By David Ochami
The British government has stepped up its efforts to stem a diplomatic row with Kenya and has resolved to send a top official next week for talks with authorities.
Britain’s Minister in charge of Africa and Overseas
Territories, Henry Bellingham, will meet Kenyan officials in Nairobi to discuss a leaked memo disowned by London, which alleges a conspiracy to indict President Kibaki over the 2008 post-election violence.
On Monday, UK’s High Commissioner to Kenya William Tibber met Foreign Affairs Minister Moses Wetangula to resolve the emerging crisis.
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Wetangula told the Defence and Foreign Relations Committee of Parliament that the British minister would arrive on "20th or 21st of this month" to "discuss this matter".
The Foreign and Commonwealth Office (FCO) has already claimed the document tabled by Yatta MP Charles Kilonzo and Dujis MP Aden Duale on Thursday was a forgery. It alleged UK was putting pressure on the International Criminal Court ICC to detain post-election violence suspects William Ruto and Uhuru Kenyatta.
The alleged document also suggests President Kibaki could be indicted for international crimes after he leaves office. Duale’s document depicts Bellingham as a co-conspirator in the alleged British pressure on ICC.
On Monday, committee chairman Aden Keynan announced the team has commenced investigation on the origin of the letter now that "it is part of the record of parliament".
Saboti MP, Eugene Wamalwa, said Bellingham should also meet the committee and questioned the recent visit by UK Foreign Secretary William Hague.
Wetangula said the FCO wrote to him on Friday disowning the document. On Friday. Wetangula posted the British disclaimer on his Facebook and Twitter accounts.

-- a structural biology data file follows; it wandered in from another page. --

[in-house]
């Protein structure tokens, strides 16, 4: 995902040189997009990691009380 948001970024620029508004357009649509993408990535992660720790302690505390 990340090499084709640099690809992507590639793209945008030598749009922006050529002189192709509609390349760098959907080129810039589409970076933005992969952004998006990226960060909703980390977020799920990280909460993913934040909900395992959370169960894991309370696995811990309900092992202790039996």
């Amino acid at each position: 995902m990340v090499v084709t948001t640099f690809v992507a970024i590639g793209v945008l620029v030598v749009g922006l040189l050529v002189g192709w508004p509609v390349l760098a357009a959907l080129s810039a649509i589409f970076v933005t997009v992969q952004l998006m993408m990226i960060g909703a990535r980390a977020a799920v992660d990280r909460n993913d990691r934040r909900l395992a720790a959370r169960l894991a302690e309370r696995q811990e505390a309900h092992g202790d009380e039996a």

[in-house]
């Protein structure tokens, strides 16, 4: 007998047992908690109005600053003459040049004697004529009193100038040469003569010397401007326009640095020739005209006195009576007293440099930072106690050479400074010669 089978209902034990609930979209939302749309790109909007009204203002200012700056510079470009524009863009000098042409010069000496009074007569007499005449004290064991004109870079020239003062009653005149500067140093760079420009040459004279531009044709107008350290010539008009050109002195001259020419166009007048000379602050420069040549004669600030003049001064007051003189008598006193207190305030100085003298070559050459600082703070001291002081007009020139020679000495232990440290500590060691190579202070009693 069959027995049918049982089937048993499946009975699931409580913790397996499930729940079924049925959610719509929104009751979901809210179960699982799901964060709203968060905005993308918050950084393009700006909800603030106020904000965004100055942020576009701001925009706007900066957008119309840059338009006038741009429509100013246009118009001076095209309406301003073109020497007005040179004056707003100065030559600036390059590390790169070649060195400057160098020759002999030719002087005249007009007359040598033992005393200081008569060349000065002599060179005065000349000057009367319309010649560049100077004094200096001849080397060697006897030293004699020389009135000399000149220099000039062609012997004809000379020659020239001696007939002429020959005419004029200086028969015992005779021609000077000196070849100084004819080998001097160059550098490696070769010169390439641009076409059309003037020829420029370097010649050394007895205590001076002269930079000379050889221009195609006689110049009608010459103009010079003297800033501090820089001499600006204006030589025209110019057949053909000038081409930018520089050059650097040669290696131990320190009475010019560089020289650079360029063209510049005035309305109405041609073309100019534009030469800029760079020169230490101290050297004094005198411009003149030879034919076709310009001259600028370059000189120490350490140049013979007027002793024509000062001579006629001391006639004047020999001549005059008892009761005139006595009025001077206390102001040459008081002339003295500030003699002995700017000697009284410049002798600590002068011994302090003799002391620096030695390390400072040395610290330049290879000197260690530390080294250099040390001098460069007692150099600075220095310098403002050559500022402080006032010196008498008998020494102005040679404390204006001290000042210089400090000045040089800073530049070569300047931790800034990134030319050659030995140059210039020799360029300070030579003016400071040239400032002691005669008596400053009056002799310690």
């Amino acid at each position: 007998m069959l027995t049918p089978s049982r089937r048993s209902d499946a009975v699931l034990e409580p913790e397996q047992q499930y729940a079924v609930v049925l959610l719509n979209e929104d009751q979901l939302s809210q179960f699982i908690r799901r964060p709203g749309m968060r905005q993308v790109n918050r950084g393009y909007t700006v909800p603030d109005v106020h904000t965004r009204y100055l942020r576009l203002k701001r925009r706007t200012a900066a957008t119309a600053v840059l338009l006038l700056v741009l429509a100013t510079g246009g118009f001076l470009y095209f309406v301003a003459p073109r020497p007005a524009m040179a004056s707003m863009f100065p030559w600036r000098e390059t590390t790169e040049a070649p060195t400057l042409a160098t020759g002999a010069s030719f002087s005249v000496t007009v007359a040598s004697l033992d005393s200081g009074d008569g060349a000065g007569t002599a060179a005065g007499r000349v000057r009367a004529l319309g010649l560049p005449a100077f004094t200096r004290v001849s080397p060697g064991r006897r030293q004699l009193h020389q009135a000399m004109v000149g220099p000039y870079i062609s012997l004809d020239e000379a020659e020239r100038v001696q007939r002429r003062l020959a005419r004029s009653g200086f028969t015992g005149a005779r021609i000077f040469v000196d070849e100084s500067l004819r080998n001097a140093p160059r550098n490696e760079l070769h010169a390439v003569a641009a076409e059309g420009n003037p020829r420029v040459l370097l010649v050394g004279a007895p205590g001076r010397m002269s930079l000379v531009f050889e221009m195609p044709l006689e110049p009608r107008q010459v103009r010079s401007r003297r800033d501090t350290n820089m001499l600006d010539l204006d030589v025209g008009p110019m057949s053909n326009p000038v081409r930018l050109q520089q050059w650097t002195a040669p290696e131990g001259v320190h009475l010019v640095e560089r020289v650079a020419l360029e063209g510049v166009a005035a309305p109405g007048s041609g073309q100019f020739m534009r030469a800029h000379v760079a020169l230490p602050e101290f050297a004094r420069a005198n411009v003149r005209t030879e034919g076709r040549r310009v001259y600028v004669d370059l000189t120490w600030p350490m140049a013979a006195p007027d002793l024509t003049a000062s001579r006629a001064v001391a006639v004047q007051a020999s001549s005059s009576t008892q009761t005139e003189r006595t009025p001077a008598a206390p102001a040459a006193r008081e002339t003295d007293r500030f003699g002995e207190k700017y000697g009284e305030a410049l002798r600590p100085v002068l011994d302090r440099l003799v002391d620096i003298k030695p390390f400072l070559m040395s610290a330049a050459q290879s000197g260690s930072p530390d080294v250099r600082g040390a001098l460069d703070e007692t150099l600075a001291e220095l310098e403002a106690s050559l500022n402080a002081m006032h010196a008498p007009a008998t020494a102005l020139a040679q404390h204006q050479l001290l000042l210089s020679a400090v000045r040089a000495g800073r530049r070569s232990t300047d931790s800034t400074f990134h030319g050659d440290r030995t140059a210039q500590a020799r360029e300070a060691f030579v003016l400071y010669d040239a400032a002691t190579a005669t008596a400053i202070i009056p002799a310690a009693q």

It is believed the British minister will meet President Kibaki and Prime Minister Raila Odinga and also the Defence and Foreign Relations Committee. The dossier alleged that the conspiracy by the UK was to have the suspects detained, install Raila as next president and prepare conditions for Kibaki’s indictment.
On Saturday, Raila denounced Ruto and Uhuru accusing them of incitement and arguing that they ought to be jailed for the egregious crimes.
On Tuesday, the matter will be discussed in Parliament whereby Raila’s allies will question the admissibility of the memos in light of the UK’s disclaimer but the suspects’ cronies who thwarted an attempt to adjourn the House till April 10, have indicated they will press ahead with a motion to discuss Kenya’s relations with the UK.
Meanwhile, Wetangula has described Eritrea as "a spoiler" against regional peace efforts in Somalia and said the Red Sea State is "playing games"and supporting Islamist rebels there.
Wetangula also said that Kenya wants the 630,000 Somali refugees in camps in Northern Kenya relocated to areas "liberated" by the Kenya Defence Forces since the Kenyan military entered Somalia last October.
He said by invading Southern Somalia to fight the Al-Shabaab, Kenyan forces have liberated huge swathes of territories and destroyed "the hatcheries of piracy" on land in the anarchic Horn of Africa nation.
He suggested that Kenyan could pursue a more robust policy to force the refugees to be relocated to Somalia where the international community can feed and take care of them.
"We have liberated many areas of Southern Somalia. 600,000 refugees can voluntarily be repatriated to liberated areas."
Although Wetangula said any repatriation should be voluntary, he said Kenyan has now set "timelines" within which the refugee phenomenon in Northern Kenya should be solved. He named countries that have forcibly relocated refugees from its territory.
"Tanzania removed Burundi refugees," Wetangula adding that Turkey, Iraqi refugees on its soil and Rwanda forced Rwandese back to Rwanda from the former Zaire.
"We are not thinking in a direction that is unchartered" referring to the said nations’ experience against a reluctant international community.
Wetangula criticised the international community for prolonging the refugee crisis in Kenya by refusing to consider the repatriation of refugees to their country.